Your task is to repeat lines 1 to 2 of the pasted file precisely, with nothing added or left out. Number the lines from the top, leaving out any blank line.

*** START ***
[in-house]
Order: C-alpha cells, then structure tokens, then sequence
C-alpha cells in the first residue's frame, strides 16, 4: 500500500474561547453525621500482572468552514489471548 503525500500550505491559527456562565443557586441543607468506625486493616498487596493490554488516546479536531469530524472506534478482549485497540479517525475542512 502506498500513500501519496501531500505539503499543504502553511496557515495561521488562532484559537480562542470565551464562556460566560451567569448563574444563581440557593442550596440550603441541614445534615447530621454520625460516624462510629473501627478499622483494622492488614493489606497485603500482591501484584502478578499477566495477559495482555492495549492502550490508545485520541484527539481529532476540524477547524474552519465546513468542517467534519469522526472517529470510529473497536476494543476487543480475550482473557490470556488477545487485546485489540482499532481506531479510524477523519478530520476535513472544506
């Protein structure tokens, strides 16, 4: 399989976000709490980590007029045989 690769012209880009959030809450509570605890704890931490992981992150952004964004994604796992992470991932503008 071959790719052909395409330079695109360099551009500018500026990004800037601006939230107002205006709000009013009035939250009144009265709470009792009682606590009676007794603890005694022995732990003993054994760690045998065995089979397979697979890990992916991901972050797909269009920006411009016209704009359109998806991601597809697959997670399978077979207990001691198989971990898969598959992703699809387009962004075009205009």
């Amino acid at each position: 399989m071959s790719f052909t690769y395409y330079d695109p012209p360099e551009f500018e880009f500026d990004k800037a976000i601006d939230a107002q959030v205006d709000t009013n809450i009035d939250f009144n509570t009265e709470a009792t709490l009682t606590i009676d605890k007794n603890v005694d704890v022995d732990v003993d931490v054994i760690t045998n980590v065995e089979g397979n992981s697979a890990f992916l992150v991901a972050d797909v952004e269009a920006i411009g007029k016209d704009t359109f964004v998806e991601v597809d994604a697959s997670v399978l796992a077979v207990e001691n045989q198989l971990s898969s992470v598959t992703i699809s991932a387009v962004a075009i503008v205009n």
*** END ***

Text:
[in-house]
Order: C-alpha cells, then structure tokens, then sequence